Not so long
ago, architect and builder were synonymous. Aspiring designers worked
their way to professional standing as apprentices on the job site.
These days, the stains on an architect's clothes are usually from
coffee spills, not mortar or gypsum. Todd MacAllen and Stephanie
Forsythe, who met at Dal Tech's School of Architecture in Halifax,
have revived the architect-as-builder model.
After a few
terms at Dal, MacAllen had the opportunity to design a home for
his parents on Galiano Island in British Columbia. A leave of absence
allowed him to supervise and participate in its construction. During
this project, working daily with experienced tradespeople, he saw
the importance of improvisation and innovation on the job site.
Assembly of details is not determined strictly by the design on
paper, but is also affected by the act of building. On site, craft
and materials supersede theory; wood and concrete conquer paper.
This first project and two other MacAllen and Forsythe houses are
featured in an exhibition at DalTech this March.
and Forsythe were commissioned in 1997 to design-build a home in
Colorado, they moved to the site, first camping in a tent then living
in a nearby cabin. MacAllen, from British Columbia, and Forsythe,
from Nova Scotia, were both used to coastal sites - the horizon
line of the ocean was a common reference. The topography in the
shadow of the Rockies was new and strange. By living on the land,
they began to see how the wind behaved, where the warm spots were,
and what materials were locally available.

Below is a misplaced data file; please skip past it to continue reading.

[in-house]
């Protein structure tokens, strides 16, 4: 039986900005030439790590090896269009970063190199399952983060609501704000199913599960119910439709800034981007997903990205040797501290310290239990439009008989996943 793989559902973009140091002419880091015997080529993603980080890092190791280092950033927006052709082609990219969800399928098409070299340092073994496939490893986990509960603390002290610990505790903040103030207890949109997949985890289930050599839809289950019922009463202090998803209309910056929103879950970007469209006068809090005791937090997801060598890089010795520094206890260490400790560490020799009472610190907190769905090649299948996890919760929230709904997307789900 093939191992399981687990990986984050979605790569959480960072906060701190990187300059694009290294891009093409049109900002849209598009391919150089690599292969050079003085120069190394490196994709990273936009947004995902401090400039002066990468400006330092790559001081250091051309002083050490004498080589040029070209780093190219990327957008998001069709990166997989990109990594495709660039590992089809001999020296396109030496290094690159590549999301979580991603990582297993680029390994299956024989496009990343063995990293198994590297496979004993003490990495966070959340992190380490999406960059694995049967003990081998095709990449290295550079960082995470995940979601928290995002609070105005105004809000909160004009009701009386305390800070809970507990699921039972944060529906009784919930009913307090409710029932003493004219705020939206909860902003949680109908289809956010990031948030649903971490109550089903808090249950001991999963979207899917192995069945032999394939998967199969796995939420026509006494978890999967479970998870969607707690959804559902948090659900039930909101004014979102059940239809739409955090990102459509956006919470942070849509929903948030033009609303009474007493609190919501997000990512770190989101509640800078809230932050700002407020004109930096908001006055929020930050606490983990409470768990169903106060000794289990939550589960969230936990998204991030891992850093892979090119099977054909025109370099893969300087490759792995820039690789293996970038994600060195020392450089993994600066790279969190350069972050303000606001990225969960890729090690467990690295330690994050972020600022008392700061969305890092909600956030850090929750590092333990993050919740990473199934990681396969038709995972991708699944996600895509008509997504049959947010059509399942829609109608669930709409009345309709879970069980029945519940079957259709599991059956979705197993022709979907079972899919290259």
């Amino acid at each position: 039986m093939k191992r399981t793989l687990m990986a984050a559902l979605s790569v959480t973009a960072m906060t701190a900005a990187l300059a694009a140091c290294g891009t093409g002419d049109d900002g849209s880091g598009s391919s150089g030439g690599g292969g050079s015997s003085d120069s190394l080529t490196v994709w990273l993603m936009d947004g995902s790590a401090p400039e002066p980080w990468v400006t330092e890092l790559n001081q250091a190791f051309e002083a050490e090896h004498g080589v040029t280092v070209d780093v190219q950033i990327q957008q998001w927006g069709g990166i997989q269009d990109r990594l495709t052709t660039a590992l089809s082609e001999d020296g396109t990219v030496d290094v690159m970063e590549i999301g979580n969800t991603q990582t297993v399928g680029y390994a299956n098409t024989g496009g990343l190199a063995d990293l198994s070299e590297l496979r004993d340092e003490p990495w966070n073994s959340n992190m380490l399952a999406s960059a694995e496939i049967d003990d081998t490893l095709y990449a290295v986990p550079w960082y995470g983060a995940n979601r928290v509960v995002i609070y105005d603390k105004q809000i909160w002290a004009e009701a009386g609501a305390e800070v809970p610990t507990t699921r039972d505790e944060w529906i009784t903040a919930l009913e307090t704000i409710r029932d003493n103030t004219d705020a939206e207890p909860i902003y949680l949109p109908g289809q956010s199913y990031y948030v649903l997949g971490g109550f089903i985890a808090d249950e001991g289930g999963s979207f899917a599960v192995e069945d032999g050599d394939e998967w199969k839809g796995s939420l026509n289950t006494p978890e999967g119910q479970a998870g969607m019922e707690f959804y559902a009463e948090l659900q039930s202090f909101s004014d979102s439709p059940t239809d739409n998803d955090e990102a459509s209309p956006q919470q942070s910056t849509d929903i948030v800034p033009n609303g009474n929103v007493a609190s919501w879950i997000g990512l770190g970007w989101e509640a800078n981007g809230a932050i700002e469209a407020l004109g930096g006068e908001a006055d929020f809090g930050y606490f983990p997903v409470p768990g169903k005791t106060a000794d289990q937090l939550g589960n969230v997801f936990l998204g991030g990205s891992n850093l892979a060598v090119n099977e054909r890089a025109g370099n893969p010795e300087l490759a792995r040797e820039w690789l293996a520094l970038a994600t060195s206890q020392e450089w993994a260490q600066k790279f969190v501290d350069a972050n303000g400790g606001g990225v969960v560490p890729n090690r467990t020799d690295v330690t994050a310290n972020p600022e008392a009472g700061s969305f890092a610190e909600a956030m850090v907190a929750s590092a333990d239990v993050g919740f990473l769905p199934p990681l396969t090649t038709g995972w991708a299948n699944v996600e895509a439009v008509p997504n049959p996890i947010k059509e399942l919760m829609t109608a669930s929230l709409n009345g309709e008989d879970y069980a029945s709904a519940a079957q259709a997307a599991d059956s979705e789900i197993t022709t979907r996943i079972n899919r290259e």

They sited the
house behind a rock ledge which shelters it from the north wind.
A monolithic hand polished concrete slab table in front of a large
south-facing window captures the sun's warmth and provides a hearth
like focus to the upstairs living area. Overhead, a full length
site-built skylight opens up to the ever-changing sky. The entryway
is built of stones gathered on site. The skin of the home is a rain-screen
of wide-spaced boards anchored to the sheathing with wood screws,
forming a braced armor against frequent wind storms. At ground level,
an integrated horse stall opens onto the paddock in the meadow,
allowing the the owner's animal companion to visit. A nearby shed
stores energy: solar panels cover its roof for electricity while
firewood and hay are stored beneath. MacAllen and Forsythe spent
nine months building the home, with outside help only for electrical,
plumbing and gyprock work. The home was chosen from among 900 entries
to win an award co-sponsored by Architectural Review magazine and
the Danish firm d-line for outstanding work by young, emerging architects.
T.E. SMITH-LAMOTHE, a Halifax-based artist and architect.